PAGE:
Buddhist Hell, Sri Lanka – Gruesome Photos Banned By Facebook, Revealed (WARNING: LOL’s)
Like me, you may have assumed Buddhism was such a happy religion. Until I discovered Buddhist Hell, deep in the South of Sri Lanka, I figured that Buddhist temples were full of kind, enlightened, robe-wearing folks, living out their days on this world performing good deeds and racking up good karma. From a Western perspective brand-Buddhism is pacifism, tranquillity, and paying a hundred bucks to see the Shaolin Monks world tour.Unfortunately, visiting Sri Lanka (one of the most stunning island nations on the entire planet) taught me everything I never wanted to know about Buddhism.
Like all religions, Buddhism has a special dark place where people really don’t want to end up, after their life is over. Buddhists refer to it as “Naraka” or “Niraya”. You may know it as “hell”. In the town named Dikwella, one artists vision of this tormented and gruesome place is on display, inside the Buddhist temple named Wewurukannala Vihara. Note: the Buddhist version of hell probably makes your version of hell seem not so bad.
Buddhists have developed a complex, and rather specific, number of hell’s and punishments. There’s sixteen hells. A small sample includes “Nirarbuda”, a place where miscreant beings roam around a dark, frozen plain surrounded by icy mountains, where bodies blister from the icy cold, and are covered in blood and pus. “Samghata”,is where the residents are continually crushed by huge rocks until they are nothing but bloody jelly. This continues for precisely 10.0368 trillion years, the rocks then move apart, the being is restored, but the brutal process is then repeated for another 10.0368 trillion years.
Lesser-known Buddhist hells are a mixed bag of flesh eating animals, blood, guts, fire, and weaponry of various ingenuity.No matter which one is your favourite Buddhist Hell, down in Dikwella they’re all gruesome, and the wifi sucks. Personally, I liked the stabbing hell, where red-hot-spears are inserted into the body until fire comes out of the nose. Of course, more hells are actively being discussed, by those Buddhists for whom sixteen hells is simply not enough.
Giant Buddha temples in Asia, they’re a dime a dozen. And all of them have a sign that proudly states “this is the largest Buddha in Asia”. But how many temples have kitschy mid-century models of demon like creatures and hundreds of paintings interpreting Buddhist hell? Which is why Wewurukannala Vihara temple is just so god-damn good. However, here in Sri Lanka, a land dominated by Buddhism, writing about the somewhat unknown Wewurukannala Vihara temple comes with a hellish bag of problems.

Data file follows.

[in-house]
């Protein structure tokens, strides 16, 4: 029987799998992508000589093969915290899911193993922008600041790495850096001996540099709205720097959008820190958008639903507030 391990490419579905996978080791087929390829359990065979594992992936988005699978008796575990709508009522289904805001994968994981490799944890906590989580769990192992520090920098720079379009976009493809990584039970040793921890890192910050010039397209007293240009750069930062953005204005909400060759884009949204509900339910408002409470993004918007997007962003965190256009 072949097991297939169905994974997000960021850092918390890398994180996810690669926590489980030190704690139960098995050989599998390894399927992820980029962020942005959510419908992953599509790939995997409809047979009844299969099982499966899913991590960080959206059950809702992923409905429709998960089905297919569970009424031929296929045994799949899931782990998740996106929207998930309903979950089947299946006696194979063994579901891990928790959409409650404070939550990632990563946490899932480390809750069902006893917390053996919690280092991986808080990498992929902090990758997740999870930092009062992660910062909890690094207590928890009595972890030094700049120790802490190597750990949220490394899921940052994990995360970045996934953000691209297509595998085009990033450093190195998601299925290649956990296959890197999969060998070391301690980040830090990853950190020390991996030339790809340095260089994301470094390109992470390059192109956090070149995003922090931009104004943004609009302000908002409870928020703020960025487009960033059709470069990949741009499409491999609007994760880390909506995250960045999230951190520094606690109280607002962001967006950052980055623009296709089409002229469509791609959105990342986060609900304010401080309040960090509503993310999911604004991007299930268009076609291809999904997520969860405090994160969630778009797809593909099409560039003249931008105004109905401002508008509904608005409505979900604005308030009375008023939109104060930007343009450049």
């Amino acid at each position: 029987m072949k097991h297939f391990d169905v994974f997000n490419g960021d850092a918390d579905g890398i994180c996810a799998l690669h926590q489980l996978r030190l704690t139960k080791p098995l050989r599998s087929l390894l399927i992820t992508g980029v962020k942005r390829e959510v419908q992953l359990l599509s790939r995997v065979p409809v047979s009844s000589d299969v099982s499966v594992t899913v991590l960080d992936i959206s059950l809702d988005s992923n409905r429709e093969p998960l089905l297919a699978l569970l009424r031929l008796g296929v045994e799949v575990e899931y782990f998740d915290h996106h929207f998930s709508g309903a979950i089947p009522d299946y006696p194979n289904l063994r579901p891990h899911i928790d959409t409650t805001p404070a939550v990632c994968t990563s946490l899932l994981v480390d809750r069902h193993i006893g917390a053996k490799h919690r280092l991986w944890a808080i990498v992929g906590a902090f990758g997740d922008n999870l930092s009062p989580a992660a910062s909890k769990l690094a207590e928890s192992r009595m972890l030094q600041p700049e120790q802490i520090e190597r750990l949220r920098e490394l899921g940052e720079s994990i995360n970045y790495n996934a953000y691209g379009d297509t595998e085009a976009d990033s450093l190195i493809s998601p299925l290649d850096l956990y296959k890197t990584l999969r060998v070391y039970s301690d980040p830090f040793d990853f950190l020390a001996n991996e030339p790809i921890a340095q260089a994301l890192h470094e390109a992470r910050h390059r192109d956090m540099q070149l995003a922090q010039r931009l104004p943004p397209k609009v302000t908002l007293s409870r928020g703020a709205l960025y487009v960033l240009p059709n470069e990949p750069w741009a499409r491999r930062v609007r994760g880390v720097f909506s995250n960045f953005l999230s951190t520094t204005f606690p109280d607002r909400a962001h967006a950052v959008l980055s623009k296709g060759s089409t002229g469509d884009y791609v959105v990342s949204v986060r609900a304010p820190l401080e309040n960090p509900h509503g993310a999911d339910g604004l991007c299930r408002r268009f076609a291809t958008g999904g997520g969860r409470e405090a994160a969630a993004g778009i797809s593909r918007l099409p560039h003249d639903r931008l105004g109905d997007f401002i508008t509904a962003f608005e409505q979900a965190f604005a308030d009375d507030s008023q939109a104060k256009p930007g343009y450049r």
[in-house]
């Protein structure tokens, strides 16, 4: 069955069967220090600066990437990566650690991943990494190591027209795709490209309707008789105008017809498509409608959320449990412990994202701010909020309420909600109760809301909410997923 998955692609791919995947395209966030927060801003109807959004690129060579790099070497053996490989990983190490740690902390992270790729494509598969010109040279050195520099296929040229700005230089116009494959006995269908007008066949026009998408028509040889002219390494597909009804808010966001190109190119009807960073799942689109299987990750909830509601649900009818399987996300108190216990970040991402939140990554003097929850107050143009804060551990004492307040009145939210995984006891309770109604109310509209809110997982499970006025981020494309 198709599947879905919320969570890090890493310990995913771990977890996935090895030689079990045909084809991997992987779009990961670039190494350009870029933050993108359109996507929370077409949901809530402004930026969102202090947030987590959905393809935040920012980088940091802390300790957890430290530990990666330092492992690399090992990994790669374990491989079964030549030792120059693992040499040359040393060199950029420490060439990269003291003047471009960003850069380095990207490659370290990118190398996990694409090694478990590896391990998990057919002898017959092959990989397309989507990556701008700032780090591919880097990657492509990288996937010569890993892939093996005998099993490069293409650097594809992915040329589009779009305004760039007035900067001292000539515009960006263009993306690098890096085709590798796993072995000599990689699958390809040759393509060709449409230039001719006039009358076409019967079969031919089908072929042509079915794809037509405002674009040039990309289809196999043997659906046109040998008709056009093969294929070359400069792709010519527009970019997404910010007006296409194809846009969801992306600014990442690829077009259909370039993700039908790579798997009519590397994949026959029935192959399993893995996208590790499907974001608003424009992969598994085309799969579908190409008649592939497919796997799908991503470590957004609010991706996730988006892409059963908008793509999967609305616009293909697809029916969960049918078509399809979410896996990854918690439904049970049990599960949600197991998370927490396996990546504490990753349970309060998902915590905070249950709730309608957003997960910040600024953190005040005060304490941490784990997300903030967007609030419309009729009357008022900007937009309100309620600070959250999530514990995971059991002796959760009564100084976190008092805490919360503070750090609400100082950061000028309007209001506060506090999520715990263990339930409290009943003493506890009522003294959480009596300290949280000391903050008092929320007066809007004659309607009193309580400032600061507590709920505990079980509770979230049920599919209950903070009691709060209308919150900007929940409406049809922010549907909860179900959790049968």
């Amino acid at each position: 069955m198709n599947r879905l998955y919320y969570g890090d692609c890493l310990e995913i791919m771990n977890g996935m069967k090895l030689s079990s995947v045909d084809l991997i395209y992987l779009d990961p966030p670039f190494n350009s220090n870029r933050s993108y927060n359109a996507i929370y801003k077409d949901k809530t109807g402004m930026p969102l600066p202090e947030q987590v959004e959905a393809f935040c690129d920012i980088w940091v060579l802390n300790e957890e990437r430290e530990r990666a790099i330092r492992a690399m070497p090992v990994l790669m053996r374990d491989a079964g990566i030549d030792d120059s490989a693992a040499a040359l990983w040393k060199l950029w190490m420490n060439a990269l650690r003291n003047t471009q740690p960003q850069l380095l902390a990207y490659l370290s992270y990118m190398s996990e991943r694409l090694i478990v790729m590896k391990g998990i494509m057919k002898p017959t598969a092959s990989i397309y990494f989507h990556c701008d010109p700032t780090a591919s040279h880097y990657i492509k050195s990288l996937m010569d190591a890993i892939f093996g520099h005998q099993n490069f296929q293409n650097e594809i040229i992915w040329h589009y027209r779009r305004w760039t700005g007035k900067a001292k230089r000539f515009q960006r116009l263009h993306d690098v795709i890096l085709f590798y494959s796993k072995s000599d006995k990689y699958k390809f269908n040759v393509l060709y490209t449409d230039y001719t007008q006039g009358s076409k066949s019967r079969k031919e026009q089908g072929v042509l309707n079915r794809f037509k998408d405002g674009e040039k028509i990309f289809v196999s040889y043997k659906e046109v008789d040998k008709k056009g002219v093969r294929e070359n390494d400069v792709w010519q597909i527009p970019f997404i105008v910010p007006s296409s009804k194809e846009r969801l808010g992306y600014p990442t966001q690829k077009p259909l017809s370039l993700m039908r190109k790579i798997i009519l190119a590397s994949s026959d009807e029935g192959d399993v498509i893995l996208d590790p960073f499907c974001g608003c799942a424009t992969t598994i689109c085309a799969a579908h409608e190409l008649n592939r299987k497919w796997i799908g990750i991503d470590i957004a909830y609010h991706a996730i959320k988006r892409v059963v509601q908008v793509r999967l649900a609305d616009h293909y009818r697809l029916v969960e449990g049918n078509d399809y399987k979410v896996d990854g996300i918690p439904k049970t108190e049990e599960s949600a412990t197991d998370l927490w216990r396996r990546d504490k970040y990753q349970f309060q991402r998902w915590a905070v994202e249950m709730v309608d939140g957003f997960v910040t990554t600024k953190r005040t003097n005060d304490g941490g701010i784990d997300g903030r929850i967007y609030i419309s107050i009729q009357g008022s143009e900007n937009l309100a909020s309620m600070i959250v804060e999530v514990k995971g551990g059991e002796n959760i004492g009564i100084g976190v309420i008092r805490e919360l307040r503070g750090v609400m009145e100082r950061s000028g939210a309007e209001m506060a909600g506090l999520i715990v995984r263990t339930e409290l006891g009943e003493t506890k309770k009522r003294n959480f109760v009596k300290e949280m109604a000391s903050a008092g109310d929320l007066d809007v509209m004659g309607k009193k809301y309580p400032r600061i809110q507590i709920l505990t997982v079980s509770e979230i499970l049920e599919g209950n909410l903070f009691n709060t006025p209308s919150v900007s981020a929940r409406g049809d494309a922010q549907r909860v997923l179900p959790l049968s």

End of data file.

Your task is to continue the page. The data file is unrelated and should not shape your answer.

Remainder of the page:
Mentioning Buddhists and gruesome torture in the same sentence in Sri Lanka can be a dangerous past-time. When I first posted photos of “Buddhist hell” on the Yomadic Facebook page, I was inundated with threats, insults, judgements, rudeness, and incredulity that this temple even existed within Sri Lanka. The photo was reported to Facebook for “violating guidelines”. My account was suspended. Facebook administrators suggested it would just be easier to remove my entire Facebook presence, permanently. This was at the request of Sri Lankan Buddhists, which seems strange, but perhaps a dive into the dark history of the island nation formerly known as Ceylon may help.
Recently, Sri Lanka has suffered through a bloody civil war. Lasting 26 years, taking 100,000 lives, and ending less than five years ago, the war was won by the well equipped Buddhist soldiers. I know that sounds inflammatory, but it’s as true as saying that the American armed forces are Christian soldiers, or the Iraqi soldiers are Muslim soldiers. And nobody would really find that particularly inflammatory. The sad fact is, as with Christians and Muslims, many of the never-harm-an-insect Buddhists are very willing to kill humans of a different religion.
Of course, Buddhists are capable of war, torture, terrorism, and killing. Buddhists hang at malls, and shop for designer labels. They scan the internet looking for information on the newest iPhone. In high-finance business dealings, they will rip you off. They’re violent, judgemental, materialistic, racist, and rotten to the core. Behind your back, they’ll laugh at you. To your face, they will lie.
They’re also beautiful, friendly, warm, welcoming, generous, and honest. They lead live simple lives, respecting and helping others, expecting nothing in return. They’ve got an old Nokia that they use, preferring to give the money they save on the purchase of a new phone to a local orphanage. They never judge, and never engage in violent activity. They have hearts of gold – not because they fear hell, purely because they are naturally good people.
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Buddhist Hell – Closing Thoughts on the Wewurukannala Vihara Temple in Dikwella, Sri Lanka
Buddhist Hell itself may not be a real place, however it is a real tourist attraction. However, it’s kitschy, tacky, decaying, covered with imagery of torture and gore, and this just isn’t what most tourists are into these days. Wewurukannala Vihara was empty, and the town of Dikwella was tourist-free. Perhaps, one day, gruesome artistic visions of Buddhist Hell will be the hot new attraction on the Sri Lankan tourist-circuit. Probably not, but I loved it.
PS, personal update – it’s been almost 600 days on the road, and I’ve finally managed to pull myself away from Europe – just for a couple of months. In the last few weeks I have covered three continents. More soon….
PPS, next week – the mean streets of Colombo – street photography from Sri Lanka’s capital, and largest city. Apart from hellish Buddhist visions, there is a LOT to see in Sri Lanka. Street scenes, beaches, and sunsets…
This page is tagged Buddhist Hell, Dikwella, Sri Lanka, Wewurukannala Vihara Temple